Legal Ban on ‘Success Fees’ in No-Win, No-Fee Cases

No Win No FeeFollowing a review by the Lord Justice Jackson, which was commissioned by the previous Labour administration, Justice Secretary Kenneth Clarke has now announced that there will be a ban on what are known as ‘success fees’, where no-win, no-fee cases are concerned. This is in an effort to curb the ‘sue and be sued’ culture which many people believe is in operation in our society today.

Effectively, then, the ban on success fees will mean that the solicitor on the winning side will no longer be able to claim additional fees from the side that has lost the case. Instead, the solicitor will be entitled to claim only up to 25% of the resulting award of damages.

These changes to the law in no-win, no-fee cases may have a huge potential impact on poorer members of society. It is feared that the changes will dissuade many solicitors’ firms from pursuing such cases in the future, as the potential reward for doing so would not be significant. This, in turn, would mean that the people living on the lowest incomes would be unable to afford access to justice, if and when they suffered any form of personal injury.

However, there is another, more sinister side to this argument. Many people believe that the previous law in no-win, no-fee cases actively encouraged people to bring spurious cases before the courts. Indeed, my own personal experience includes instances of disreputable firms attempting to contact me after I had reported a minor collision to my car insurance company. I can recall how sickened I felt over such bloodthirsty attempts to secure new business. Alas, many people see large pound signs before their eyes and end up falling for that proverbial pot of gold at the end of the rainbow.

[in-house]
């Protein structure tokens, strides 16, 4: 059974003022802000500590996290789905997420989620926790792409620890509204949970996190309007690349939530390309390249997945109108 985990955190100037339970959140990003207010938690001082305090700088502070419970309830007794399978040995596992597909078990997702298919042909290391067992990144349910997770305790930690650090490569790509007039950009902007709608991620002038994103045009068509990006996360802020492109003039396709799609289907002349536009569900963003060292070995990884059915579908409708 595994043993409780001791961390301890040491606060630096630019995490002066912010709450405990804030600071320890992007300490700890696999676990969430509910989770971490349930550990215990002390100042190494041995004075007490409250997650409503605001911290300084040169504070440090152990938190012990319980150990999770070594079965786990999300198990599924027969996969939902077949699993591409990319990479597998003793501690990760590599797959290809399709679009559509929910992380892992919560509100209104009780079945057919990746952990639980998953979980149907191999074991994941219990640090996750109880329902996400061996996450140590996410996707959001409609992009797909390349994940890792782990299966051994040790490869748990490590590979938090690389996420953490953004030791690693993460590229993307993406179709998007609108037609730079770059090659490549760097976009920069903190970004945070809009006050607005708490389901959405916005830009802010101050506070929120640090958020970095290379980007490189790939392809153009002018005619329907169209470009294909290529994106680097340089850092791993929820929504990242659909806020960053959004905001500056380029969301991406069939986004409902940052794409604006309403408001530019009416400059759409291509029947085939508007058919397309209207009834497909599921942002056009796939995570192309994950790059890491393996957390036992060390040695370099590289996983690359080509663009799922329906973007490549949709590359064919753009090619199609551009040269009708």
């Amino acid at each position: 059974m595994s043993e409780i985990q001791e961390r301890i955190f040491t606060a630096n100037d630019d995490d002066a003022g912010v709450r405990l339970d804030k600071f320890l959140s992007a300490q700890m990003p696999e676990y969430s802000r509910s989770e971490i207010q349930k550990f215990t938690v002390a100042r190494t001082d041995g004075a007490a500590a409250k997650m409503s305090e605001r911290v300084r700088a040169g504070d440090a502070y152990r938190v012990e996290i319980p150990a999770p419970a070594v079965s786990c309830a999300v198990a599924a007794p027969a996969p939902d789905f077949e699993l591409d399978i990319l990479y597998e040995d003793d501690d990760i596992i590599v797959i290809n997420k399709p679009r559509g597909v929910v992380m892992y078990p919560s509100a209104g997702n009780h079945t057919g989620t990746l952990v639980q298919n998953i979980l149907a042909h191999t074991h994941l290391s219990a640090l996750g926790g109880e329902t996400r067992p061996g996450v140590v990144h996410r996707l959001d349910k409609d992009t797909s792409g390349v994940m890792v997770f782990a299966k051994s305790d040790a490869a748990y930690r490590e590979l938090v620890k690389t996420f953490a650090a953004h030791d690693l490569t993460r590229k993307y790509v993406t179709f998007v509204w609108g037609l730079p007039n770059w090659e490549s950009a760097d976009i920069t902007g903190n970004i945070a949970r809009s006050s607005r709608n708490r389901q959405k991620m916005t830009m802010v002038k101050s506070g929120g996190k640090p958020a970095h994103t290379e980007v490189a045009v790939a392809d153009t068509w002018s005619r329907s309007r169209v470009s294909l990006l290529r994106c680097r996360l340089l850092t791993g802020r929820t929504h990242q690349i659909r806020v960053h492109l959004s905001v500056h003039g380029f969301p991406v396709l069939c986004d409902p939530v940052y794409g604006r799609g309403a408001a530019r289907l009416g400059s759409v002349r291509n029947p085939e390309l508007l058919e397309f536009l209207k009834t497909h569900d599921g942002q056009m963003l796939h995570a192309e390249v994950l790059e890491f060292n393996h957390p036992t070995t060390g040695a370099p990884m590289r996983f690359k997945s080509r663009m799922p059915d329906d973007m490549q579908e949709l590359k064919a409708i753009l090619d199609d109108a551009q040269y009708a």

Even when there may have been very little chance of success in a case, some firms still would have coerced the claimant into pursuing a personal injury claim. Often, even if the defendant knew he or she is in the right, the person may still have been forced into settling out of court, in an attempt to prevent unaffordable legal fees.

The NHS has proven to be one of the biggest victims of this no-win, no-fee mentality. Apparently, in 2008-2009 the NHS paid out some £456 million in legal costs alone (despite the fact that only £312 million was paid out in actual damages), much of which would have been as a result of such claims. Kenneth Clarke has recently stressed that the legal changes in no-win, no-fee cases could save the NHS around £50 million per year; money that we will all agree is far better spent in genuine areas of health provision.

Unfortunately, the massive industry that has sprung up to accommodate such no-win, no-fee cases really has tended to ruin things for people who have a legitimate need to rely on the legal system for damages. We can only hope that these changes force the disreputable service providers to crawl back under their stones and leave this area of law to the true professionals, whose sole intention is to pursue true justice.